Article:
Is the community making a concerted effort to get Section 377 abolished?
Yes, the LGBTQ communities are making a concerted and unified effort to fight Section 377 and get it off the statute books. First, we made it very clear that we wanted to just 'read down' the Section to keep "consensual sexual relations between two consenting adults in private" out of the purview of Section 377. This was because we were very concerned that the Section was utilised to prevent sexual abuse of children and we wished to protect children.
However, after the POSCO Act was passed, all sexual abuse of children is handled very competently under this law. We, therefore, don't need Section 377 at all. And hence our new demand is Section 377 needs to be abolished as any kind of un-consensual sex is now well defined under the new rape laws.
With the SC recognising Right to Privacy as a fundamental right, how do you see that stance influencing the status of your petition?
The Supreme Court recognising the Right to Privacy where 'privacy' included sexual orientation gave us immense hope. It was that glimmer of hope that we are now following with great sincerity and hope that the constitutional bench hears our pleas sympathetically. We are now armed with a huge amount of data and grass root experience working with gay men and other LGBT across Mumbai metro and India under the Global Fund programmes Pehchaan and Diva. So yes, the Supreme Court judgment on privacy has been a catalyst for us to jump into the fray.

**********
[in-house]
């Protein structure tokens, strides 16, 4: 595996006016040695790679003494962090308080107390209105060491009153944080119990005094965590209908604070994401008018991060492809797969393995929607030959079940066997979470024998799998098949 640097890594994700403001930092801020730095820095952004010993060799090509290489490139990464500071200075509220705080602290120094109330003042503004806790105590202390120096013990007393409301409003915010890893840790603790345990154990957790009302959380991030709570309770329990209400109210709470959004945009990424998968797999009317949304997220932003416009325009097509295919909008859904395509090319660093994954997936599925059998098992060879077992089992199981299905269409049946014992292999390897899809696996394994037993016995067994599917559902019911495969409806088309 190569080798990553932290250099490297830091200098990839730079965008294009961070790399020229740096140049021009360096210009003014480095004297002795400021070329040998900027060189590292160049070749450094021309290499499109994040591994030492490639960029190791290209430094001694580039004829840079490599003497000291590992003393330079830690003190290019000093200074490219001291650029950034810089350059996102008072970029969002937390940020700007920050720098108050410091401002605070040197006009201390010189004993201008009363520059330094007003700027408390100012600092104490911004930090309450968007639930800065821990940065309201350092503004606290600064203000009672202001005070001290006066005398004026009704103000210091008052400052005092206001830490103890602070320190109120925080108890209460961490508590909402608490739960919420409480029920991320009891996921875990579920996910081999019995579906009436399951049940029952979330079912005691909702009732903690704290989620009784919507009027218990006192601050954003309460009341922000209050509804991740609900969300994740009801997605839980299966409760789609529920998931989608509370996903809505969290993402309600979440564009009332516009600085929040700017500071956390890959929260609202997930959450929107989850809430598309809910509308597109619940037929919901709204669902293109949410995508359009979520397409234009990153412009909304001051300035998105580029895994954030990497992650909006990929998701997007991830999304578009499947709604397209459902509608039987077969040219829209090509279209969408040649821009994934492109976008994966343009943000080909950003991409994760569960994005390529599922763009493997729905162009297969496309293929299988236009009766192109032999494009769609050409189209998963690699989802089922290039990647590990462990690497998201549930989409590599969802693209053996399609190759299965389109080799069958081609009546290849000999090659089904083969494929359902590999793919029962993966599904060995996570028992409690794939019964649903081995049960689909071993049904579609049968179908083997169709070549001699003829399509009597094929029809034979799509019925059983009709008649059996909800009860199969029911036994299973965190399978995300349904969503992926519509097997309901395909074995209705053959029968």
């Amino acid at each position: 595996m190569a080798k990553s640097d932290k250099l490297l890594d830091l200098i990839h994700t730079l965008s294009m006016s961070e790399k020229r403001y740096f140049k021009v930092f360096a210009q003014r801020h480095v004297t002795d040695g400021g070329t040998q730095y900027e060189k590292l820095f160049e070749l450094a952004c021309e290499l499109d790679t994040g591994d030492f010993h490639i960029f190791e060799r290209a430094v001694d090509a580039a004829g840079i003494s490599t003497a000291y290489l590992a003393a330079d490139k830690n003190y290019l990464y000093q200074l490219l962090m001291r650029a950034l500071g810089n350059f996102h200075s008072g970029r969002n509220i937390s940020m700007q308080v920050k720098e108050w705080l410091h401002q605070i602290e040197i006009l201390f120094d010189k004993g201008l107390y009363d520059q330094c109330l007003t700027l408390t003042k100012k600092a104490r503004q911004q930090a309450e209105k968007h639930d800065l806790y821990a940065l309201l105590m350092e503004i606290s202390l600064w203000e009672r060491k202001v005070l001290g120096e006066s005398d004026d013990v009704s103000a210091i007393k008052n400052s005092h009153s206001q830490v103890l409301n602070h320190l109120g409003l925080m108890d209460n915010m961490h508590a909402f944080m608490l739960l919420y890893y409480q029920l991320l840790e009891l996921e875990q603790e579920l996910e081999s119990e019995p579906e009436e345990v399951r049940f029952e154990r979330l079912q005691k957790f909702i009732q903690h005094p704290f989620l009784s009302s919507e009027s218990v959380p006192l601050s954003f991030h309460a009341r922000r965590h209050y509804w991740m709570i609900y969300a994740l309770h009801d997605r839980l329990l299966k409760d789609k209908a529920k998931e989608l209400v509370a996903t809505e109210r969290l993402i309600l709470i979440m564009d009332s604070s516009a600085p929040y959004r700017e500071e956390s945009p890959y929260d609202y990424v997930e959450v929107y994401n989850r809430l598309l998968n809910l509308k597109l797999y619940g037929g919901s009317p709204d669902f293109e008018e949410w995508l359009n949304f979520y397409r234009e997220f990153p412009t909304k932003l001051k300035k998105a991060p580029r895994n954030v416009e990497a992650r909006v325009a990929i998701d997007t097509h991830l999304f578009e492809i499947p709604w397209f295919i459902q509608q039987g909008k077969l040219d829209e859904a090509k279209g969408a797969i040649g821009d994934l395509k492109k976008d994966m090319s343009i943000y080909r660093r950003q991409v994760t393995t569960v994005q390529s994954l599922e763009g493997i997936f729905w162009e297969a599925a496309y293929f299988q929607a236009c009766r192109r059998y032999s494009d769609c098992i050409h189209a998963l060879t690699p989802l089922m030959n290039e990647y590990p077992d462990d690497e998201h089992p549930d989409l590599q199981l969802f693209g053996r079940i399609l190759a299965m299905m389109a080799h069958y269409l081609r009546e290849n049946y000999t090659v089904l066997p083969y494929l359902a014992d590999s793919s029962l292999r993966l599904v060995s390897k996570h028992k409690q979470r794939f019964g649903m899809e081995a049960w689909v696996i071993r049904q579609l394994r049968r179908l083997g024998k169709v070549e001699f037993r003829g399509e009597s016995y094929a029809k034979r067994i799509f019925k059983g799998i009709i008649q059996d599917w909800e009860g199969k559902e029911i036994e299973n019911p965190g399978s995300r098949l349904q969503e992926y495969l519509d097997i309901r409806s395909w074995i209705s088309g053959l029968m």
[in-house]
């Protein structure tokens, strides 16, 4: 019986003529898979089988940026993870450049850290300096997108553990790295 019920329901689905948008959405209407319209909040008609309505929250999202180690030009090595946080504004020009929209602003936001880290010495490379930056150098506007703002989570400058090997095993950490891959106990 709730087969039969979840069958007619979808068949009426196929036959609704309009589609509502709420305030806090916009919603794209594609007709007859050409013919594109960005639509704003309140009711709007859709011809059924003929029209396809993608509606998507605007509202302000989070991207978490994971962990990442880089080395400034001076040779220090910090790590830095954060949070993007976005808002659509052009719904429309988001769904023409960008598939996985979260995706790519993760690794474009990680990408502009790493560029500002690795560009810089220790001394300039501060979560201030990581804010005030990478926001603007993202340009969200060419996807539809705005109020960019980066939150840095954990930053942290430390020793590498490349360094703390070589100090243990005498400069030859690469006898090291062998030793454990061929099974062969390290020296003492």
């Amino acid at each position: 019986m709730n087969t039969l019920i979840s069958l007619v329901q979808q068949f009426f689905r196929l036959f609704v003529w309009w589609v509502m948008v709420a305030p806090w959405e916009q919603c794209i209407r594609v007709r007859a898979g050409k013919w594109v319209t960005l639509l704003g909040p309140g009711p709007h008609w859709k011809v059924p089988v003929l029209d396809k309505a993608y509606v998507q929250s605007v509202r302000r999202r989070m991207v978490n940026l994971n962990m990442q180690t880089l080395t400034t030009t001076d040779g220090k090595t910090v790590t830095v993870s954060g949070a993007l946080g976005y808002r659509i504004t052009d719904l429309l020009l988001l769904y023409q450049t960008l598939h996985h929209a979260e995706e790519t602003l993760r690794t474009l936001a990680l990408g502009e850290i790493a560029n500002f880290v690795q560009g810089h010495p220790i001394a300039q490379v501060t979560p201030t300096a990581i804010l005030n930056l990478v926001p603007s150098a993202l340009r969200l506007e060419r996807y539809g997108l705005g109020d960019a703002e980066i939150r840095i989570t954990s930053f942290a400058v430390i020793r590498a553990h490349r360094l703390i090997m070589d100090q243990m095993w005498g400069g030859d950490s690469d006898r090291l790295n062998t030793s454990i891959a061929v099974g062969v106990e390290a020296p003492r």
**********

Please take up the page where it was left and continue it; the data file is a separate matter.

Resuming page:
Could you share some of the data Humsafar has provided in support of its petition to the SC?
The Humsafar Trust (HST) works on various issues faced by the LGBTQ community — legal issues; crisis situations with families; cheating, extortion, blackmail and violence faced by the LGBTQ community due to the very real and imminent abuse of law under Section 377. Since 2010, the HST Crisis team has addressed 83 crises cases in Mumbai. Of these 83, six cases involved an adult, homosexual male being blackmailed by the police under the threat of Section 377. In 12 cases, adult, homosexual males were threatened with false accusations under Section 377 — they were victims of extortion by ordinary persons, with the amount asked for going up to Rs 1,00,000.